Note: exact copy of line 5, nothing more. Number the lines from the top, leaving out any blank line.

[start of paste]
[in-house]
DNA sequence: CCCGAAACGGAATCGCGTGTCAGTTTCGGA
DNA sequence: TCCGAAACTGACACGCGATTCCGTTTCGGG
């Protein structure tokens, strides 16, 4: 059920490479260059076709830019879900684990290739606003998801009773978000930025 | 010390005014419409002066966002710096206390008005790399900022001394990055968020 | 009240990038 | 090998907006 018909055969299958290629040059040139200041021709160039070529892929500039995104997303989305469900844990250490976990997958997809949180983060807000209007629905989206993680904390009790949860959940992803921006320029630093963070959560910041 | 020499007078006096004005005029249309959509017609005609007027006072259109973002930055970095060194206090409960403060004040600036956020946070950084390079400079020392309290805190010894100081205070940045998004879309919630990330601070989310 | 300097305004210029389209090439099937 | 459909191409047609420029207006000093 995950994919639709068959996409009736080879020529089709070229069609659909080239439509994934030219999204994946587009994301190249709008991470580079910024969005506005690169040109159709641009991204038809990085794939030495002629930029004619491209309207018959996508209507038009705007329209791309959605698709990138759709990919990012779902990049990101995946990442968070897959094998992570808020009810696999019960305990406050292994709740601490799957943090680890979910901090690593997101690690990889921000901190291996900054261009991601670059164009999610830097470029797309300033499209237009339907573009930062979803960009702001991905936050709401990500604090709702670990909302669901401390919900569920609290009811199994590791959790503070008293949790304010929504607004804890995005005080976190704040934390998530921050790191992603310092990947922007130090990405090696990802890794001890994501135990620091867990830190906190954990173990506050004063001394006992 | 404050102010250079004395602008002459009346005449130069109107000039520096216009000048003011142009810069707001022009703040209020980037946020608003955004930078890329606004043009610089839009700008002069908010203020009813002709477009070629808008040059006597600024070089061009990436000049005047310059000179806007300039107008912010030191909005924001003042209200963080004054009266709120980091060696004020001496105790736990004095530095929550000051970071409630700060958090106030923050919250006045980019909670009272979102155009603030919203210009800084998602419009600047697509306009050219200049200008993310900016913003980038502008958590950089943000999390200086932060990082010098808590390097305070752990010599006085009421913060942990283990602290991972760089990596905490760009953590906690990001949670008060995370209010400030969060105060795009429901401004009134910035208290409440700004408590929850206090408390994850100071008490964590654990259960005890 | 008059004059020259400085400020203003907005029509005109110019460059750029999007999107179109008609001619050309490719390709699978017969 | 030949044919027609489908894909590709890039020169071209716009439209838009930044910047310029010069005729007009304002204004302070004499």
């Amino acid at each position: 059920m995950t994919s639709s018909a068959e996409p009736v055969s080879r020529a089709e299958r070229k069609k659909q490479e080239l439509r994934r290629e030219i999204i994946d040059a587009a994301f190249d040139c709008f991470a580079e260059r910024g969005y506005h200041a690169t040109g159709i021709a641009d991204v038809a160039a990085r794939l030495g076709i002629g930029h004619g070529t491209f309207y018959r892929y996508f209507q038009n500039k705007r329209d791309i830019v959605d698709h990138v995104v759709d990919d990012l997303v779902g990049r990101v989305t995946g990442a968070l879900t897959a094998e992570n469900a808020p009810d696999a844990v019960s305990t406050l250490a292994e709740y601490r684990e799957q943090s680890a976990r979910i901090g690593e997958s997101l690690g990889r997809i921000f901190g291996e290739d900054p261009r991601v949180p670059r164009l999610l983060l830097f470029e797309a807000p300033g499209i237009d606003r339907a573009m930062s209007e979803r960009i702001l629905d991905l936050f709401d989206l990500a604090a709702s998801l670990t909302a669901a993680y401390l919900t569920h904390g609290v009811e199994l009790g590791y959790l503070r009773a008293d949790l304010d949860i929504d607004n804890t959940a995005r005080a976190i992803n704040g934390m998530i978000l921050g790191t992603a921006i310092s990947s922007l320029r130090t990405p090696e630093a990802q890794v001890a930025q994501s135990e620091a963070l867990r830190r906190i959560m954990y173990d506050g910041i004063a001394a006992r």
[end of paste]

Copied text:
């Amino acid at each position: 059920m995950t994919s639709s018909a068959e996409p009736v055969s080879r020529a089709e299958r070229k069609k659909q490479e080239l439509r994934r290629e030219i999204i994946d040059a587009a994301f190249d040139c709008f991470a580079e260059r910024g969005y506005h200041a690169t040109g159709i021709a641009d991204v038809a160039a990085r794939l030495g076709i002629g930029h004619g070529t491209f309207y018959r892929y996508f209507q038009n500039k705007r329209d791309i830019v959605d698709h990138v995104v759709d990919d990012l997303v779902g990049r990101v989305t995946g990442a968070l879900t897959a094998e992570n469900a808020p009810d696999a844990v019960s305990t406050l250490a292994e709740y601490r684990e799957q943090s680890a976990r979910i901090g690593e997958s997101l690690g990889r997809i921000f901190g291996e290739d900054p261009r991601v949180p670059r164009l999610l983060l830097f470029e797309a807000p300033g499209i237009d606003r339907a573009m930062s209007e979803r960009i702001l629905d991905l936050f709401d989206l990500a604090a709702s998801l670990t909302a669901a993680y401390l919900t569920h904390g609290v009811e199994l009790g590791y959790l503070r009773a008293d949790l304010d949860i929504d607004n804890t959940a995005r005080a976190i992803n704040g934390m998530i978000l921050g790191t992603a921006i310092s990947s922007l320029r130090t990405p090696e630093a990802q890794v001890a930025q994501s135990e620091a963070l867990r830190r906190i959560m954990y173990d506050g910041i004063a001394a006992r």